Monday, January 26, 2015

Crosby's debt to NHL paid in full

Sunday, Jan. 25, 2015, 10:42 p.m.
(Photo: David Manning, USA TODAY Sports)
Sidney Crosby's first decade in the NHL is almost over. And here is what he needs to know: Being Sidney Crosby isn't his job anymore.
Just being Sidney is all any of us should ask of “The Next One” who became “The One.”
Being Sidney Crosby meant breathing life into hockey after the NHL attempted to suffocate the game at its highest level. Being Sidney Crosby meant resuscitating a Penguins franchise that was on life support while calling a decaying Igloo home.
As Crosby became the world's finest player, Being Sidney Crosby came to mean raising the NHL and Penguins from their respective deathbeds. Either feat should have exhausted Crosby. Both tasks were too much to ask of any “Kid.”
Now a man at 27, Crosby can take the deep breath he is long overdue. His Penguins are perennial contenders. More importantly, they're financially sound, with 360 consecutive home sellouts and supreme regional TV ratings. His league is thriving, topping $4 billion in revenue, and working peacefully with its players' union to finally bring promise of tangible growth.
Being Sidney Crosby wasn't necessary here this weekend. Crosby missed the All-Star festivities because of an injury, and the good people of Columbus, Ohio, hardly seemed to notice. There were a few fans donning Crosby jerseys among the thousands who turned Nationwide Boulevard into an outdoor hockey carnival over the weekend. There also were a lot of people supporting Chicago's Jonathan Toews, Philadelphia's Claude Giroux and Montreal's Carey Price.
None of those players is on Crosby's level outside of hockey. Within it, however, those three players are stars in their own regard.
That's important. That's crucial, actually.
For too long, the NHL was all about Crosby and the player destined to become his historical rival, Washington's Alex Ovechkin. Coming back from the 2004-05 lockout, the league quickly became the Sid and Ovi Show.
It was awesome: Bird versus Magic on a smaller scale.
No matter where they finish among the all-time scorers, Crosby and Ovechkin each deserve the everlasting gratitude of all hockey fans for being willing to carry the flag for the NHL when nobody else could.
They were the best and most marketable players at a time when hockey needed superstars. Their duels for individual awards and team success became the narrative upon which the NHL constructed a story of recovery from a nearly disastrous lost season.
However, Crosby always faced more pressure than Ovechkin. He faced it for the Penguins, who needed a new arena to avoid ruin or extinction. He faced it for the NHL, which needed a North American to sell to North American sports consumers.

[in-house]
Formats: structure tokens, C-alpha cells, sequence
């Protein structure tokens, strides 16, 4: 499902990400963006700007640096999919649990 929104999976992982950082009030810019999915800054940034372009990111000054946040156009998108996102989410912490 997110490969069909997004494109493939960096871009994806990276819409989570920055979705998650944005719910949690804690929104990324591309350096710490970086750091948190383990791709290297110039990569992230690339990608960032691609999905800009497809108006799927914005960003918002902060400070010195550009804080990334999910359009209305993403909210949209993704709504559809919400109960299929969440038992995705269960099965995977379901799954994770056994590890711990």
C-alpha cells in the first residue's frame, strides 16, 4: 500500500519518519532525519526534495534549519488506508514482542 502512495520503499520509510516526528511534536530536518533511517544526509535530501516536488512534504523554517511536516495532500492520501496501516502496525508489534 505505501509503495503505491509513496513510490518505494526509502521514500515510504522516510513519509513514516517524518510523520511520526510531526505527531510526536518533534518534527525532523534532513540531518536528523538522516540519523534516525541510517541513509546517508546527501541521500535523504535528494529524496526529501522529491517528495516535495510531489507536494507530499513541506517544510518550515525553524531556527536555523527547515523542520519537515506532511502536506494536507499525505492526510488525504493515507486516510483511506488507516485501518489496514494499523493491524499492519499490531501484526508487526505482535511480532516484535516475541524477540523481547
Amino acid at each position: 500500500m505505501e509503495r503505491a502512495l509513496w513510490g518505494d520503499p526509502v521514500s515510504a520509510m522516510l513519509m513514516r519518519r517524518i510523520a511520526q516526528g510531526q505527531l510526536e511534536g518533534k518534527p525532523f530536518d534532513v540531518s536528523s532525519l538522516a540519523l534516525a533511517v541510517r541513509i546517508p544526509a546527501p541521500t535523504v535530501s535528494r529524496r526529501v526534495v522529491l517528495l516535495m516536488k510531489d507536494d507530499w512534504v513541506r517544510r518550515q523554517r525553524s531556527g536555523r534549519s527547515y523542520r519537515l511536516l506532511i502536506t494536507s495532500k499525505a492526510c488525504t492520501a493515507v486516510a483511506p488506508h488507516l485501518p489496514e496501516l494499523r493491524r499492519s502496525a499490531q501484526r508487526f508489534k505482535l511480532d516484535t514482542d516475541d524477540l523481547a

Crosby closed that sale by scoring the two most important goals of the past 30 years, markers that made the NHL a big deal again.
His shootout winner at the first Winter Classic provided a snow-globe moment that transformed a one-off gimmick into an NHL staple. On Saturday, the NHL announced three outdoor games for 2016, bringing the total since the first Classic to 16.
A World Cup also is coming in 2016. A Ryder Cup-like competition will happen in 2018. Each of those are slated to happen every four years, possibly driving the NHL out of the Olympics — ironic, considering neither event would be possible without Crosby's iconic Golden Goal at the 2010 Winter Games.
The NHL returned from those Games with Crosby established as a legend in his own time and an understanding that international competitions generated giant TV audiences.
Know what else draws a big number on TV? Being Sidney Crosby. That's why Root Sports Pittsburgh dominates regional hockey ratings. That's why the Penguins play so often on national TV.
Even if commissioner Gary Bettman always resisted committing to Crosby being the face of hockey, instead insisting Crosby was “one of our biggest stars,” it was always true that the NHL benefited as much from Crosby as did the Penguins.
It's also always been true that Crosby had to serve two masters: his franchise, and its league. Crosby needs to serve himself. He's certainly given enough of himself to fulfill a handful of careers.
There is a risk to all parties in Crosby continuing to be “The Man.” For the Penguins, it is relying on his (slightly) diminishing skill to elevate lesser players instead of reloading around him. For the NHL, it is not developing a torchbearer to serve as the guiding light of the next generation.
There is a danger for Crosby, too.
“Sometimes when you have attention, you can be lost,” Ovechkin said. “You just want to not think about the game. You want to think about doing some different stuff.
“Me and Sidney, and all the guys who had that attention (and) been in this position, think, ‘What do I have to say, what do I have to do off the ice?' ”
The answer is not as much as before. Crosby and Ovechkin have already done their part. They were the vitamins C and A for league that needed nourishment.
The NHL is now strong. So are the Penguins.
Sidney, in your next decade, just be you.
Rob Rossi is a staff writer for Trib Total Media. Reach him at or via Twitter @RobRossi_Trib.

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